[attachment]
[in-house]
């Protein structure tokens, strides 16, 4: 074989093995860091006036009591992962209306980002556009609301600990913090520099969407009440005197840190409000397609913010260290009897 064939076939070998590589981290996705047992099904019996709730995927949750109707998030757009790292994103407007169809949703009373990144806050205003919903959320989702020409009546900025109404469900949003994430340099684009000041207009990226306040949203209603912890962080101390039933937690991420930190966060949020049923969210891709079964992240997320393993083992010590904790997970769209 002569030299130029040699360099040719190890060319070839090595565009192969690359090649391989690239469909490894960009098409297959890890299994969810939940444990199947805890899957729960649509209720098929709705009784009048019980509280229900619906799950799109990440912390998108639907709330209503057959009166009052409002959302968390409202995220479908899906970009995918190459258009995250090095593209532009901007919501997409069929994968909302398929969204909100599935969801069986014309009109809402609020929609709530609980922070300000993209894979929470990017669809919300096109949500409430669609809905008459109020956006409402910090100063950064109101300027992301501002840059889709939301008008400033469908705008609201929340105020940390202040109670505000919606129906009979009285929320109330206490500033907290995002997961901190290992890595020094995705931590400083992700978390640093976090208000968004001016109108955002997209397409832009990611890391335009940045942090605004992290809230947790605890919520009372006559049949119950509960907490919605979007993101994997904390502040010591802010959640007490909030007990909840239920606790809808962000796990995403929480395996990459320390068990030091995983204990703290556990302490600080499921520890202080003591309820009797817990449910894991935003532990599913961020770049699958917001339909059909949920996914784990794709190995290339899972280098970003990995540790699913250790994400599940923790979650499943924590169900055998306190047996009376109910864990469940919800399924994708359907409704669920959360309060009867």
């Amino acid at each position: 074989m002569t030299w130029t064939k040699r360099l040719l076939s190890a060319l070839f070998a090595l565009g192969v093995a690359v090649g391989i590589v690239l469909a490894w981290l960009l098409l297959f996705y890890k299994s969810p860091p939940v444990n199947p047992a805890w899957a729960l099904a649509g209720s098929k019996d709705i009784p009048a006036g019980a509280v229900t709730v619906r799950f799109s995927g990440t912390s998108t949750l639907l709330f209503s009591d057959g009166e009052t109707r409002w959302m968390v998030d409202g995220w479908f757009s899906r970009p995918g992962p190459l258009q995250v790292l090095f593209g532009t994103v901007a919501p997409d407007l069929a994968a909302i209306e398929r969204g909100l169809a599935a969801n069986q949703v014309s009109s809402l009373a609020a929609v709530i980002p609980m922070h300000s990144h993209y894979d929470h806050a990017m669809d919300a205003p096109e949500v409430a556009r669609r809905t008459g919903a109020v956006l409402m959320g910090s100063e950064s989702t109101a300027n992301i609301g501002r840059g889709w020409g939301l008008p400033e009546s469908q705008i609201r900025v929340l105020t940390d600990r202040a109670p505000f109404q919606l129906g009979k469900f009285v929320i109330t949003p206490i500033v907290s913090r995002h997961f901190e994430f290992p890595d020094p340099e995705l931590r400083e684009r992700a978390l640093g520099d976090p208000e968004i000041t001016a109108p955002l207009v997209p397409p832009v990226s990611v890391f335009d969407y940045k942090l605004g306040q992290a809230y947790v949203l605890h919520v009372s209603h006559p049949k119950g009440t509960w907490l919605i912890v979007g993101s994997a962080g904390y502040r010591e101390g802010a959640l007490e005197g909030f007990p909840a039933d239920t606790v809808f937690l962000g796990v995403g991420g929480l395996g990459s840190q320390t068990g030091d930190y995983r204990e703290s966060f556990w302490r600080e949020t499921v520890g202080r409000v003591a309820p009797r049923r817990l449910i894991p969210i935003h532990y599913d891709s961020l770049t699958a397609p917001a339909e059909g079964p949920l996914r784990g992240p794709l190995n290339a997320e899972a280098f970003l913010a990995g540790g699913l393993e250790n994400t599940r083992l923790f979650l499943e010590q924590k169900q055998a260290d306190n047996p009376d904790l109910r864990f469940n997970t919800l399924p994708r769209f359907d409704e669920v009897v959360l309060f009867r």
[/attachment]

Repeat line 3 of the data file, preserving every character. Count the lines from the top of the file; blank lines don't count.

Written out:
């Amino acid at each position: 074989m002569t030299w130029t064939k040699r360099l040719l076939s190890a060319l070839f070998a090595l565009g192969v093995a690359v090649g391989i590589v690239l469909a490894w981290l960009l098409l297959f996705y890890k299994s969810p860091p939940v444990n199947p047992a805890w899957a729960l099904a649509g209720s098929k019996d709705i009784p009048a006036g019980a509280v229900t709730v619906r799950f799109s995927g990440t912390s998108t949750l639907l709330f209503s009591d057959g009166e009052t109707r409002w959302m968390v998030d409202g995220w479908f757009s899906r970009p995918g992962p190459l258009q995250v790292l090095f593209g532009t994103v901007a919501p997409d407007l069929a994968a909302i209306e398929r969204g909100l169809a599935a969801n069986q949703v014309s009109s809402l009373a609020a929609v709530i980002p609980m922070h300000s990144h993209y894979d929470h806050a990017m669809d919300a205003p096109e949500v409430a556009r669609r809905t008459g919903a109020v956006l409402m959320g910090s100063e950064s989702t109101a300027n992301i609301g501002r840059g889709w020409g939301l008008p400033e009546s469908q705008i609201r900025v929340l105020t940390d600990r202040a109670p505000f109404q919606l129906g009979k469900f009285v929320i109330t949003p206490i500033v907290s913090r995002h997961f901190e994430f290992p890595d020094p340099e995705l931590r400083e684009r992700a978390l640093g520099d976090p208000e968004i000041t001016a109108p955002l207009v997209p397409p832009v990226s990611v890391f335009d969407y940045k942090l605004g306040q992290a809230y947790v949203l605890h919520v009372s209603h006559p049949k119950g009440t509960w907490l919605i912890v979007g993101s994997a962080g904390y502040r010591e101390g802010a959640l007490e005197g909030f007990p909840a039933d239920t606790v809808f937690l962000g796990v995403g991420g929480l395996g990459s840190q320390t068990g030091d930190y995983r204990e703290s966060f556990w302490r600080e949020t499921v520890g202080r409000v003591a309820p009797r049923r817990l449910i894991p969210i935003h532990y599913d891709s961020l770049t699958a397609p917001a339909e059909g079964p949920l996914r784990g992240p794709l190995n290339a997320e899972a280098f970003l913010a990995g540790g699913l393993e250790n994400t599940r083992l923790f979650l499943e010590q924590k169900q055998a260290d306190n047996p009376d904790l109910r864990f469940n997970t919800l399924p994708r769209f359907d409704e669920v009897v959360l309060f009867r």